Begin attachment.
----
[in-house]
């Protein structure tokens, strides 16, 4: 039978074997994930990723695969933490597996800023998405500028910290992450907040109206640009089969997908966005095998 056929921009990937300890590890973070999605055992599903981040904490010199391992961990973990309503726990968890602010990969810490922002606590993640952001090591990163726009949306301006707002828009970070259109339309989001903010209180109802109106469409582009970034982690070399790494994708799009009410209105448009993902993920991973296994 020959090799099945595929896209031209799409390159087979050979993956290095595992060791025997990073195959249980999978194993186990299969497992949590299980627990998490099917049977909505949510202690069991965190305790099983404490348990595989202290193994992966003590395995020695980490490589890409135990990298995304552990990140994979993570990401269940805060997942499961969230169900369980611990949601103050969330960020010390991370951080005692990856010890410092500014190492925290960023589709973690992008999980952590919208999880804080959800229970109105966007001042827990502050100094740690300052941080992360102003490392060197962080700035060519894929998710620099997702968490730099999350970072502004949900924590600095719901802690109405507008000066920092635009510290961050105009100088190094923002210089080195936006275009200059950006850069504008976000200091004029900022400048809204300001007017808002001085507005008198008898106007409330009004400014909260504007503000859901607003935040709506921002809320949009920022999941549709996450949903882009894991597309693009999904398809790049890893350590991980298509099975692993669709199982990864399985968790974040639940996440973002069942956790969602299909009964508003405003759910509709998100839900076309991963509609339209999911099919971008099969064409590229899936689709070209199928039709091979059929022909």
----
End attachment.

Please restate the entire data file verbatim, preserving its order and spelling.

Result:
[in-house]
């Protein structure tokens, strides 16, 4: 039978074997994930990723695969933490597996800023998405500028910290992450907040109206640009089969997908966005095998 056929921009990937300890590890973070999605055992599903981040904490010199391992961990973990309503726990968890602010990969810490922002606590993640952001090591990163726009949306301006707002828009970070259109339309989001903010209180109802109106469409582009970034982690070399790494994708799009009410209105448009993902993920991973296994 020959090799099945595929896209031209799409390159087979050979993956290095595992060791025997990073195959249980999978194993186990299969497992949590299980627990998490099917049977909505949510202690069991965190305790099983404490348990595989202290193994992966003590395995020695980490490589890409135990990298995304552990990140994979993570990401269940805060997942499961969230169900369980611990949601103050969330960020010390991370951080005692990856010890410092500014190492925290960023589709973690992008999980952590919208999880804080959800229970109105966007001042827990502050100094740690300052941080992360102003490392060197962080700035060519894929998710620099997702968490730099999350970072502004949900924590600095719901802690109405507008000066920092635009510290961050105009100088190094923002210089080195936006275009200059950006850069504008976000200091004029900022400048809204300001007017808002001085507005008198008898106007409330009004400014909260504007503000859901607003935040709506921002809320949009920022999941549709996450949903882009894991597309693009999904398809790049890893350590991980298509099975692993669709199982990864399985968790974040639940996440973002069942956790969602299909009964508003405003759910509709998100839900076309991963509609339209999911099919971008099969064409590229899936689709070209199928039709091979059929022909």